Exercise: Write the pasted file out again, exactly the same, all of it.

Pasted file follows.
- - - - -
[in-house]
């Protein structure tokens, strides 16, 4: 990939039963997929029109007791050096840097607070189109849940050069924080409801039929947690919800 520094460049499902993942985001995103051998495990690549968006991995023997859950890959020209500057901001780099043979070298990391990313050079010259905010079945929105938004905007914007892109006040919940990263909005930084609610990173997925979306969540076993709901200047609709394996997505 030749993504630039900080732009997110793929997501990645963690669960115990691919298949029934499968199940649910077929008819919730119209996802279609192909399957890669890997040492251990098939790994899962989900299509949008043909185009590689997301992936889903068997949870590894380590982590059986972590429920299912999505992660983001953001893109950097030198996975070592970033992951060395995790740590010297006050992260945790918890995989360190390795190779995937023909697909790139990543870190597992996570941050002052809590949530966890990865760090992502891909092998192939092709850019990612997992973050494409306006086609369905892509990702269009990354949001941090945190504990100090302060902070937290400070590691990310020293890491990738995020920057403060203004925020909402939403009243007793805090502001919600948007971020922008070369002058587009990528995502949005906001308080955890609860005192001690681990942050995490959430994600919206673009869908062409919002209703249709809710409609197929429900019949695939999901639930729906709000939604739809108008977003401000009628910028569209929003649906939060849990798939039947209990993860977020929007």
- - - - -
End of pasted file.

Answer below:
[in-house]
């Protein structure tokens, strides 16, 4: 990939039963997929029109007791050096840097607070189109849940050069924080409801039929947690919800 520094460049499902993942985001995103051998495990690549968006991995023997859950890959020209500057901001780099043979070298990391990313050079010259905010079945929105938004905007914007892109006040919940990263909005930084609610990173997925979306969540076993709901200047609709394996997505 030749993504630039900080732009997110793929997501990645963690669960115990691919298949029934499968199940649910077929008819919730119209996802279609192909399957890669890997040492251990098939790994899962989900299509949008043909185009590689997301992936889903068997949870590894380590982590059986972590429920299912999505992660983001953001893109950097030198996975070592970033992951060395995790740590010297006050992260945790918890995989360190390795190779995937023909697909790139990543870190597992996570941050002052809590949530966890990865760090992502891909092998192939092709850019990612997992973050494409306006086609369905892509990702269009990354949001941090945190504990100090302060902070937290400070590691990310020293890491990738995020920057403060203004925020909402939403009243007793805090502001919600948007971020922008070369002058587009990528995502949005906001308080955890609860005192001690681990942050995490959430994600919206673009869908062409919002209703249709809710409609197929429900019949695939999901639930729906709000939604739809108008977003401000009628910028569209929003649906939060849990798939039947209990993860977020929007």